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  • Oral presentation
  • Open Access

Probiotics prevent necrotizing enterocolitis, sepsis and mortality in preterm infants: a multicenter analysis of more than 10,000 VLBW infants in German NICUs

  • 1,
  • 1,
  • 1,
  • 1,
  • 2 and
  • 1
Antimicrobial Resistance and Infection Control20154 (Suppl 1) :O39

https://doi.org/10.1186/2047-2994-4-S1-O39

  • Published:

Keywords

  • Preterm Infant
  • Neonatal Intensive Care Unit
  • Premature Birth
  • Necrotizing Enterocolitis
  • Risk Factor Analysis

Introduction

Enteral supplementation of probiotics has been demonstrated to reduce the risk of severe necrotizing enterocolitis (NEC) and all-cause mortality in preterm infants.

Objectives

This retrospective analysis aimed to assess the frequency of NEC and sepsis in preterm infants with birth weights less than 1,500 grams (VLBW infants), before and after the implementation of prophylactic enteral administration of probiotics in German neonatal intensive care units (NICUs).

Methods

This multicenter study is based on NEO-KISS, the German surveillance system for nosocomial infections in VLBW infants. All NICUs that implemented prophylactic enteral administration of probiotics with ≥ 2 strains for VLBW infants were included in the analysis. Data of VLBW infants that were admitted between 36 months before and 36 months after the implementation of probiotics were analyzed. Study period was 2004 – 2014. Interrupted time series analyses were applied to evaluate longitudinal effects of the exposition (probiotics) on the frequency of i) NEC, ii) sepsis and iii) all-cause mortality. Risk factor analyses included Cox proportional hazard regression estimating hazard ratios (HR) with 95 % confidence intervals (95 % CI).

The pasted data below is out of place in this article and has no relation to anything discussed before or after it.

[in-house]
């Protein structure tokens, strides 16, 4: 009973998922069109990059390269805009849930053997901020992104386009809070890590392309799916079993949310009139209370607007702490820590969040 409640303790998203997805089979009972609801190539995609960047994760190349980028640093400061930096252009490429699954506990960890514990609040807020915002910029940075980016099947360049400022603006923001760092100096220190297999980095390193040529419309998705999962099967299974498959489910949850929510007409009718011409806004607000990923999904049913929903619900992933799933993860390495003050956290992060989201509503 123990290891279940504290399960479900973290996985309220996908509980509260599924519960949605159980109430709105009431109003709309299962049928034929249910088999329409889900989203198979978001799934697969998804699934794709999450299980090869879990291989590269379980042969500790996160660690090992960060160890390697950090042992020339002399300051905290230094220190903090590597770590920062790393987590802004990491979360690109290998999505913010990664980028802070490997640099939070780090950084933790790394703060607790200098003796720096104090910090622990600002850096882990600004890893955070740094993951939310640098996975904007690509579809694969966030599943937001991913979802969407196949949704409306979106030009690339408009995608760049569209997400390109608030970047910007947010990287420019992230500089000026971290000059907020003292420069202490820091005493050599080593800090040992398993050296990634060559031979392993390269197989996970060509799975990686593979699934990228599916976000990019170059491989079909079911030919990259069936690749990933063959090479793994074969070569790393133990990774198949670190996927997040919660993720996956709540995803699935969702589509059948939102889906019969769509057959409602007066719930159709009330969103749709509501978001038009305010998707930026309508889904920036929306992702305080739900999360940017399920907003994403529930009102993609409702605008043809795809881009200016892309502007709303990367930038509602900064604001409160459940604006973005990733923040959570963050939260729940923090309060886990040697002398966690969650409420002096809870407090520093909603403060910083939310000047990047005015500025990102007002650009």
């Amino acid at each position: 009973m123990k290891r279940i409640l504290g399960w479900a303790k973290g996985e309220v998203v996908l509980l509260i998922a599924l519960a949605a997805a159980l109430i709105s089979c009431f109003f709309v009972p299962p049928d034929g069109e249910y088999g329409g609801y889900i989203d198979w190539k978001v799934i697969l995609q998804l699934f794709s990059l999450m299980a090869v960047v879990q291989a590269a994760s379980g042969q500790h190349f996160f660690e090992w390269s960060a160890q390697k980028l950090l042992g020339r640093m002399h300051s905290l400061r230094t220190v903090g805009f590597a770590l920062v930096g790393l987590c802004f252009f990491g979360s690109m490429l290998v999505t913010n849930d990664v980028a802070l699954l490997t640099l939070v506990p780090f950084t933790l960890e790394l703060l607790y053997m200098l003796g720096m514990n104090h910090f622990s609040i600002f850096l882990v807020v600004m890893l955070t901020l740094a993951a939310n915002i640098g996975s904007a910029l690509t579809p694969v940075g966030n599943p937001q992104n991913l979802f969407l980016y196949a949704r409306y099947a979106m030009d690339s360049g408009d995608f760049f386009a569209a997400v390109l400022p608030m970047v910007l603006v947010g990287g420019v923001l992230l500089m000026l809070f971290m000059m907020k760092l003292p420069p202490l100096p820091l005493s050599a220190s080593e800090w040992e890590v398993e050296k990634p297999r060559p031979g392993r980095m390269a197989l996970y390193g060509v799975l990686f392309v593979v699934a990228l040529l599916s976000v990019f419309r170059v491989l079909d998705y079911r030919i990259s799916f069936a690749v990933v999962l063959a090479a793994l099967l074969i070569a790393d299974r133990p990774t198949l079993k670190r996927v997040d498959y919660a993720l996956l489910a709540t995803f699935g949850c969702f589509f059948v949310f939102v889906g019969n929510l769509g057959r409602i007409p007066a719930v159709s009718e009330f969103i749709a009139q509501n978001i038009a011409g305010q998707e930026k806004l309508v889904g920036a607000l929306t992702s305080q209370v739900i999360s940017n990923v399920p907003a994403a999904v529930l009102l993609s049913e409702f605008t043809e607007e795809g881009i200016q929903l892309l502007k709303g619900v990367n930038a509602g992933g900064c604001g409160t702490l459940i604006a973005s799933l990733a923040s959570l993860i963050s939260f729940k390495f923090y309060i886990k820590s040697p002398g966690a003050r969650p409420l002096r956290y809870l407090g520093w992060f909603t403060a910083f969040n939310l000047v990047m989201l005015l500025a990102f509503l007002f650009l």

Results

The data of 10,890 VLBW infants - including 4,683 infants with a birth weight below 1,000 grams (ELBW infants) - from 44 neonatal departments were included in this study. Incidences of NEC and sepsis were 2.5 % (n = 274) and 15.0 % (n = 1631) in VLBW infants; 4.6 % (n = 215) and 24.2 % (n = 1133) in ELBW infants. The use of probiotics significantly reduced the risk of NEC (HR = 0.48; 95% CI = 0.39 – 0.62), all-cause mortality (HR = 0.60, 95 % CI = 0.44 – 0.83) and sepsis (HR = 0.89, 95 % CI = 0.81 – 0.98). The subgroup analysis in the ELBW infants cohort showed an even more pronounced positive effect of probiotics on NEC (HR = 0.48, 95 % CI = 0.36 – 0.64), all-cause mortality (HR = 0.59, 95 % CI = 0.41 – 0.84) and even sepsis (HR = 0.83, 95 % CI = 0.71 – 0.94).

Conclusion

This large multicenter study provides evidence that prophylactic enteral probiotics administration significantly reduces complications of premature birth. Routine probiotic prophylaxis should be added to clinical practice as soon as possible.

Disclosure of interest

None declared.

Authors’ Affiliations

(1)
Institute of Hygiene and Environmental Medicine, Charité University Medical Center Berlin, Berlin, Germany
(2)
Department of Neonatology, Charité University Medical Center Berlin, Berlin, Germany

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